FAQ You Need to Know About Dental Sealants For Your Child

Last updated on July 15th, 2018 at 07:31 pm

If you’ve brought your child into the dentist’s office for a checkup lately, you might have heard them talk about dental sealants.

Sealants are a protective coating that we place on permanent molars after they erupt, to reduce your child’s risk of tooth decay. Because they cover the deep grooves and crevices of hard-to-clean areas, sealants help children get through the early formative years with fewer cavities.

Does My Child Have to be Numbed?

No. Sealants are not like getting fillings, so there is no numbing or drilling or anything that can be potentially scary to your child. You could describe it as if we’re painting the teeth!

How Long Does it Take to Apply a Sealant?

Not long at all. A sealant can be completed in just a few minutes. In most cases, they’re just added to your child’s routine cleaning and exam appointment.

How Long do Sealants Last?

Sealants aren’t permanent, but they can last for several years or decades. Sometimes, sticky foods such as taffy or caramel can pull them off. The sealants will need to be checked at each of your child’s appointments to see if a touch up or replacement is needed.

Which Teeth Get Sealants?

In most cases, dentists seal the “6 year” and “12 year” molars, which erupt around those ages, respectively. Some children get their teeth sooner or later than others, so there is a little bit of wiggle room. We highly recommend sealing all teeth containing grooves, including front teeth, back teeth, primary teeth, and secondary teeth.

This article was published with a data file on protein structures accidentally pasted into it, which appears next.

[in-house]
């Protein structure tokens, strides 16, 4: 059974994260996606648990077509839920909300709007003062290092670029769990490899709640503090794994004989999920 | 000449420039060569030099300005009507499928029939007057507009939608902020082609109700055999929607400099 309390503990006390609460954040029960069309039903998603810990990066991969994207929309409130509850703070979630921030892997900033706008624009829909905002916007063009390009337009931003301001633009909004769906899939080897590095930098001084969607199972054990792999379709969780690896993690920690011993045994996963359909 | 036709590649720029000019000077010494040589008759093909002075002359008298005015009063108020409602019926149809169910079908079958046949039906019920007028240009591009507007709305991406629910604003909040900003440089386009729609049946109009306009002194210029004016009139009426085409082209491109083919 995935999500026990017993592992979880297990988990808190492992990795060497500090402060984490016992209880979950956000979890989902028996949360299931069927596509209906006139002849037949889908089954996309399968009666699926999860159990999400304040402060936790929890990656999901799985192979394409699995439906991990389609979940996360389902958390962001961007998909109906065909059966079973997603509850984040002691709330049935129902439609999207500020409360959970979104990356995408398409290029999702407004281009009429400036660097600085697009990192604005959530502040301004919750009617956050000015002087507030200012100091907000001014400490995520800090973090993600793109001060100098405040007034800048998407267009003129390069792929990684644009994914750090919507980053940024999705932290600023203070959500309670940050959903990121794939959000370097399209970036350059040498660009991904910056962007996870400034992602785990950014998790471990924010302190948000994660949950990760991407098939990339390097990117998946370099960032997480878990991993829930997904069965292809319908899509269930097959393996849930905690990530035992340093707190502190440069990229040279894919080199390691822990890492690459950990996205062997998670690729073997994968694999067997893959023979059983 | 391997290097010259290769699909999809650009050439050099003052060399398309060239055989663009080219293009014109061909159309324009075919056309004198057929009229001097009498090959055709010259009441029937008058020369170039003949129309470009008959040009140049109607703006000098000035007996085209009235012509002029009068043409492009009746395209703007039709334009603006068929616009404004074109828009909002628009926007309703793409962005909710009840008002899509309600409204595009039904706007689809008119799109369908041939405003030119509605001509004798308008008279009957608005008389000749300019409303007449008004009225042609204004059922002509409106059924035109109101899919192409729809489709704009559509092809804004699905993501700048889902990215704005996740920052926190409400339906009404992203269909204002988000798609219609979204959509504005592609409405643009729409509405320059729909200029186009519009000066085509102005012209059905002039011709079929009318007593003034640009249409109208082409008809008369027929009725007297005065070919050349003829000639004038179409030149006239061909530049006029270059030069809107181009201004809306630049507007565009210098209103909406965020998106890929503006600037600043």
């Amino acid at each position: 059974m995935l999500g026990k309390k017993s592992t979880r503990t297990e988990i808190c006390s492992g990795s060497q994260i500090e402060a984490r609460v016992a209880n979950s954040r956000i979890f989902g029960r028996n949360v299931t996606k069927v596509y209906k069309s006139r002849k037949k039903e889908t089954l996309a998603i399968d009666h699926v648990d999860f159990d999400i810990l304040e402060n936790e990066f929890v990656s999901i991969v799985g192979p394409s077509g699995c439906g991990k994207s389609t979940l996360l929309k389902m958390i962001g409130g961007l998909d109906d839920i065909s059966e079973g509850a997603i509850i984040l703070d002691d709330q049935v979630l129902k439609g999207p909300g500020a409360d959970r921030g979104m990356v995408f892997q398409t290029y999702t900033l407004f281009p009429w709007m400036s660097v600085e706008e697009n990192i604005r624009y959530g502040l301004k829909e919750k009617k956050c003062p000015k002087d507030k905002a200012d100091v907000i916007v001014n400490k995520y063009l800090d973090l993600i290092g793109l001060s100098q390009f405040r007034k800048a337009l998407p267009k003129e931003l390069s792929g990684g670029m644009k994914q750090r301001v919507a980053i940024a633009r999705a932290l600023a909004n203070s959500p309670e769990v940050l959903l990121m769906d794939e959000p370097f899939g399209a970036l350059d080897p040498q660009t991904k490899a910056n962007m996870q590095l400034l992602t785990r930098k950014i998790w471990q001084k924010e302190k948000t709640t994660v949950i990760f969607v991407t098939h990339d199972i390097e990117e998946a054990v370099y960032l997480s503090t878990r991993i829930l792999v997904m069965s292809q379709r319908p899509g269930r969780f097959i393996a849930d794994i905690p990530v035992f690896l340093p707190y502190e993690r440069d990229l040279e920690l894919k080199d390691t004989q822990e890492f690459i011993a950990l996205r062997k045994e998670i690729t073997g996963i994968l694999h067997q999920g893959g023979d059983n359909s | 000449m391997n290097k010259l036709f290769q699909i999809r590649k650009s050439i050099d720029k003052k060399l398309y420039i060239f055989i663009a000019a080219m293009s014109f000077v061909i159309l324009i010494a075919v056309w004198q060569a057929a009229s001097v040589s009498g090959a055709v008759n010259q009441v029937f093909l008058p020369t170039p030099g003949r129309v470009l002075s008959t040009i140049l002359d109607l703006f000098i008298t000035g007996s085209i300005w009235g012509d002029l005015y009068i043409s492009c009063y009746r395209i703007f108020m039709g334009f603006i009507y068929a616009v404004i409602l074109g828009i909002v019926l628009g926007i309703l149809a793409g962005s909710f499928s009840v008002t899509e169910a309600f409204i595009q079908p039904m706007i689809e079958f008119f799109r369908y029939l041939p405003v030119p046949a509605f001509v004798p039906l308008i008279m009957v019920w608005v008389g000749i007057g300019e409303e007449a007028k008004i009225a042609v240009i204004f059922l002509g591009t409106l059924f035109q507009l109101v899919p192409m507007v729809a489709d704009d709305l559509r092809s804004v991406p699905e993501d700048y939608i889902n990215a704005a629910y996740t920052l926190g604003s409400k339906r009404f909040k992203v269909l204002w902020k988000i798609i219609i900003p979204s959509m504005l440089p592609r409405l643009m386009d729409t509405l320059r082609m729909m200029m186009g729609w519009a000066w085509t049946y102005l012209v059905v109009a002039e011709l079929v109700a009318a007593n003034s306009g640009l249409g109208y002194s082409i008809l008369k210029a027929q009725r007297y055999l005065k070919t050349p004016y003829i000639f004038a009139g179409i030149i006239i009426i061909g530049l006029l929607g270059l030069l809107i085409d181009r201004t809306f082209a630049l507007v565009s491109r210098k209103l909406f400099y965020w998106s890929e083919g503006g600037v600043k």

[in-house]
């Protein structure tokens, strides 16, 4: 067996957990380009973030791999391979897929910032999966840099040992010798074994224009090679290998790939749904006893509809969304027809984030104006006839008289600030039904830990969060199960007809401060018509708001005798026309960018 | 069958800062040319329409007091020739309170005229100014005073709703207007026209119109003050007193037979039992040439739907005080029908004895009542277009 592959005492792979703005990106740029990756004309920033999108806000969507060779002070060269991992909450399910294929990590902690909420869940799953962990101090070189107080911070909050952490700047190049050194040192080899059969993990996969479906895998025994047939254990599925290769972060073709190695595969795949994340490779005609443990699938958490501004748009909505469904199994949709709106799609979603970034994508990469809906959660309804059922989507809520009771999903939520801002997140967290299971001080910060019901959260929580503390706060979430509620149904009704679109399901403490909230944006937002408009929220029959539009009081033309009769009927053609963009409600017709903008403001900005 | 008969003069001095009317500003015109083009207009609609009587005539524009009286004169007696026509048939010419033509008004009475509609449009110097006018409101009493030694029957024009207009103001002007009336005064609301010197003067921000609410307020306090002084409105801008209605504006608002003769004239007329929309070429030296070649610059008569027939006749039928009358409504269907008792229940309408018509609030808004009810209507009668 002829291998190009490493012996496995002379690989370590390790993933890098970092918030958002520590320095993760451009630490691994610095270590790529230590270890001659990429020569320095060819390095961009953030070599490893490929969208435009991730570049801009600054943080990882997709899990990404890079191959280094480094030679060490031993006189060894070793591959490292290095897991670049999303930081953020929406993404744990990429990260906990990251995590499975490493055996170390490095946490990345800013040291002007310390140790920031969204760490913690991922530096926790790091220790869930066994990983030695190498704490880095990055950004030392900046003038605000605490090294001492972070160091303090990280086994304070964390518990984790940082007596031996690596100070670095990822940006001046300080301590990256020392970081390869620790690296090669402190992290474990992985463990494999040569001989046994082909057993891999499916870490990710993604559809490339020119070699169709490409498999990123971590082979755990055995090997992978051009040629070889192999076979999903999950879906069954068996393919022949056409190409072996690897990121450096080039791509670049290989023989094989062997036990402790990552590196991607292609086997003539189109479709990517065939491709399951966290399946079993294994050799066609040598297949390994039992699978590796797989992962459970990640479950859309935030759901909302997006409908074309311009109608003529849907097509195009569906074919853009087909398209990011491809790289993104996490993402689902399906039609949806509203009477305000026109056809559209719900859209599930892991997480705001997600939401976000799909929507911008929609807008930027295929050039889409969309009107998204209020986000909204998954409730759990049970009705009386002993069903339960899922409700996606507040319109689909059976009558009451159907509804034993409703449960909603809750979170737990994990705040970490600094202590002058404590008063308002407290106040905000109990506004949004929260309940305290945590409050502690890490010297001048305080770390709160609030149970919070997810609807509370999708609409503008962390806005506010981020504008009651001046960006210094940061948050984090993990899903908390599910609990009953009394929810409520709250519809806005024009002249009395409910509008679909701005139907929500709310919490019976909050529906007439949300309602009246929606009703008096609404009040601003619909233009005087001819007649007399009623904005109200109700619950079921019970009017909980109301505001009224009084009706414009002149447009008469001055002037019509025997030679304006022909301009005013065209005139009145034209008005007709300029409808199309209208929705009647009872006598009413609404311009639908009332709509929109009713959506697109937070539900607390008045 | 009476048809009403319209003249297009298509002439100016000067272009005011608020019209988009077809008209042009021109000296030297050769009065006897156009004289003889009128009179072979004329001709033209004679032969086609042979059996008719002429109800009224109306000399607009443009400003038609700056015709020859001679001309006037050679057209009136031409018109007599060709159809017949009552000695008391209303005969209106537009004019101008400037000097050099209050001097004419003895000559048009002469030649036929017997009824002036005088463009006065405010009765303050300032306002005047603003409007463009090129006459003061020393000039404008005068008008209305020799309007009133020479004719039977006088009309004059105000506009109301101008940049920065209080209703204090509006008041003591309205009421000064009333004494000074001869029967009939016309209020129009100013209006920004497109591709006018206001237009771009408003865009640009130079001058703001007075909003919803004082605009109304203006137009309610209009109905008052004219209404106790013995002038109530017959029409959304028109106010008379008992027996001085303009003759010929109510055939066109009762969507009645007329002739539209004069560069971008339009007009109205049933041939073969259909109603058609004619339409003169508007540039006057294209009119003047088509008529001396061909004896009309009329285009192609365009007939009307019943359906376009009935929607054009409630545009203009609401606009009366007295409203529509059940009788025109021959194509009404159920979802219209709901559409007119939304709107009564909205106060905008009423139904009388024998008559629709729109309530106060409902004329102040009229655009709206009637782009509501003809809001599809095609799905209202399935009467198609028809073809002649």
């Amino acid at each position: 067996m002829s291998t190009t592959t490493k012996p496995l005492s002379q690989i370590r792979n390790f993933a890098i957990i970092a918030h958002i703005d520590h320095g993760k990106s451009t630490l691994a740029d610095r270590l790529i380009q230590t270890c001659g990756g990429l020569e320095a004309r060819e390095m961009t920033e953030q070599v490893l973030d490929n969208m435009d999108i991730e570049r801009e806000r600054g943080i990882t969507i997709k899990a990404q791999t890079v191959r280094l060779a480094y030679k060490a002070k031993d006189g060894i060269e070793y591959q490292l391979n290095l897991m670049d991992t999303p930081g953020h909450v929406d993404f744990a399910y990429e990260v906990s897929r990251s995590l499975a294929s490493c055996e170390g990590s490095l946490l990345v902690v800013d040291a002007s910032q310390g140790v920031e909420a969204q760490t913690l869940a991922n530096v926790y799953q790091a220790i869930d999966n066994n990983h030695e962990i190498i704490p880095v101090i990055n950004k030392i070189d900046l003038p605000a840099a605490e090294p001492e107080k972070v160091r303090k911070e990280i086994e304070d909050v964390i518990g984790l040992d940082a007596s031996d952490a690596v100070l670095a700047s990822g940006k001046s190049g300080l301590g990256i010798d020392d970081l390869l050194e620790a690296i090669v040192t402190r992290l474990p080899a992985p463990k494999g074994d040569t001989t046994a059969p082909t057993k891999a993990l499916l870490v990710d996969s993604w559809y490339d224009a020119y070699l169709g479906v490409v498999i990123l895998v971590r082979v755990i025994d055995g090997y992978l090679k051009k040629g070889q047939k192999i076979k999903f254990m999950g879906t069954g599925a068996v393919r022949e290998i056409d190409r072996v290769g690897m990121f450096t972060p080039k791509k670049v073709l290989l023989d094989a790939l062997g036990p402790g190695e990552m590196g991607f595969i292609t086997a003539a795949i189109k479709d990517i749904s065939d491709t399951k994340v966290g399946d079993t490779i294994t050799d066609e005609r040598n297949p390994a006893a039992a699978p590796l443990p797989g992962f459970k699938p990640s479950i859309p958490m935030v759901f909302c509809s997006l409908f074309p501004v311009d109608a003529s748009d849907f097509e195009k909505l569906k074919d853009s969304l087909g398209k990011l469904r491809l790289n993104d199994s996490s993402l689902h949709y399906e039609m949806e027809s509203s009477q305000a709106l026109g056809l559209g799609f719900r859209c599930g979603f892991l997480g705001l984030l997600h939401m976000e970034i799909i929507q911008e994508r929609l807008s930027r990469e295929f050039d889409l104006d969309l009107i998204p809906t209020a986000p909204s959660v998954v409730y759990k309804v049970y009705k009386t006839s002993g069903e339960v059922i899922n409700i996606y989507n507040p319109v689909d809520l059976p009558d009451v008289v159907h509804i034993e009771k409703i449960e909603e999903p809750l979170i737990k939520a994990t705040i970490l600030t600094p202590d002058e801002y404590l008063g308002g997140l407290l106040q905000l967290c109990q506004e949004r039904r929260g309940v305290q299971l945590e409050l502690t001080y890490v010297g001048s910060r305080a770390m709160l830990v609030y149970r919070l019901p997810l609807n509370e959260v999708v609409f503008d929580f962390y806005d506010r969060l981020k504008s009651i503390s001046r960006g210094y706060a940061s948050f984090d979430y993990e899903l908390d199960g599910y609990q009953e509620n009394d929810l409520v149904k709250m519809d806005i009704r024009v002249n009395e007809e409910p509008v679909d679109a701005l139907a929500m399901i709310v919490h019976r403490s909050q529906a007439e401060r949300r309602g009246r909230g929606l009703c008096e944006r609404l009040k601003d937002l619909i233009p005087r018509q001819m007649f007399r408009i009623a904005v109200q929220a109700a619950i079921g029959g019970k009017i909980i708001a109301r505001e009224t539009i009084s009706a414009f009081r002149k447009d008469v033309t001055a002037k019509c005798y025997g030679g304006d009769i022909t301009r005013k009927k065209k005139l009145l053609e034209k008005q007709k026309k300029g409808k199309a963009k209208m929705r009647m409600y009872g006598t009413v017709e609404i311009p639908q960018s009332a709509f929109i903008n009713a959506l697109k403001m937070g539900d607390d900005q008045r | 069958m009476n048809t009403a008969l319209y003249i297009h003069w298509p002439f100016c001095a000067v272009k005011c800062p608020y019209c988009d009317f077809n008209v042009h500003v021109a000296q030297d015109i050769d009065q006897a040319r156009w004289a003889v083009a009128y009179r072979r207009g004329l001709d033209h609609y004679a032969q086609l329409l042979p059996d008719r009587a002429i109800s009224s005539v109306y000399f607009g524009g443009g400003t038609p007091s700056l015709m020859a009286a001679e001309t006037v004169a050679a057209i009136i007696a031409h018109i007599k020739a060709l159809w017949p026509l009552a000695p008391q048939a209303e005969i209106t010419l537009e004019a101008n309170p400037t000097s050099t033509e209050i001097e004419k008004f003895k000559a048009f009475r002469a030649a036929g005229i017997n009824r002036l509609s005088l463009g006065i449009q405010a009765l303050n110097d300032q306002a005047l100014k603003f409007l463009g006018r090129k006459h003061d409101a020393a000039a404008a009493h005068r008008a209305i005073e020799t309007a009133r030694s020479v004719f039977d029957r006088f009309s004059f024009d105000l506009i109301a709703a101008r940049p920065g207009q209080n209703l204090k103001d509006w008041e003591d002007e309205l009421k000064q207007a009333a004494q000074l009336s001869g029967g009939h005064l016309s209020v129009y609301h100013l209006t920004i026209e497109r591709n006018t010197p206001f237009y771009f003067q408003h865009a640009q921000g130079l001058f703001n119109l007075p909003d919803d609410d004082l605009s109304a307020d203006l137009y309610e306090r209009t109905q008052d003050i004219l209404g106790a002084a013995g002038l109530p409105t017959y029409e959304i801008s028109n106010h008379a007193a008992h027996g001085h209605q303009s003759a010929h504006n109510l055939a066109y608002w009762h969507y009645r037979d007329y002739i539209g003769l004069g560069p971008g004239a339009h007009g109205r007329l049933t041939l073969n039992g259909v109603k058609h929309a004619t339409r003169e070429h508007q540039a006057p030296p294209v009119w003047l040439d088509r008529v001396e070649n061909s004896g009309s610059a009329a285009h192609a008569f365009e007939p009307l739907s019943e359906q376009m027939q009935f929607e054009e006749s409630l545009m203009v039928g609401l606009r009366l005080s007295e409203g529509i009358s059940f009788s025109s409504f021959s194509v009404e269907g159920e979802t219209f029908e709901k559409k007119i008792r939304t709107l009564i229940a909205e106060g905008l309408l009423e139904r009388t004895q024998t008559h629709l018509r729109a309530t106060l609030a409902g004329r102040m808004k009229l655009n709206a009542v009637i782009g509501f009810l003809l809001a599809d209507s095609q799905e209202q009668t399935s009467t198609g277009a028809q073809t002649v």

Does Insurance Cover Sealants?

Most dental insurance plans cover sealants at 100% until a child is about 14 years old. This varies from plan to plan. Even if your coverage doesn’t include sealants, they are an affordable investment that can potentially save you hundreds of dollars in dental care in the future.

Which Parts of the Teeth are Sealed?

Sealants only go on the chewing surface of teeth, or sometimes on the cheek-side if there is a pit or groove. They do not protect the areas between teeth, so it is still important to floss your child’s teeth daily.

With prevention focused pediatric dentistry, your child can enjoy healthy teeth for life. Ask your family or pediatric dentist about whether or not your child is ready to get dental sealants.

About the Author

I am a family dentist who treats children as well as adults. Making smiles people love, extreme makeovers and complex dental reconstruction is our niche including implants, TMJ, orthodontics and cosmetic dentistry. As a participant in the blog, I will be offering dental perspectives on pediatric safety and health care options on a regular basis. I can be reached at www.suwaneedental.com. Blessings to all! Dr Williams is a member of the PedSafe Expert team

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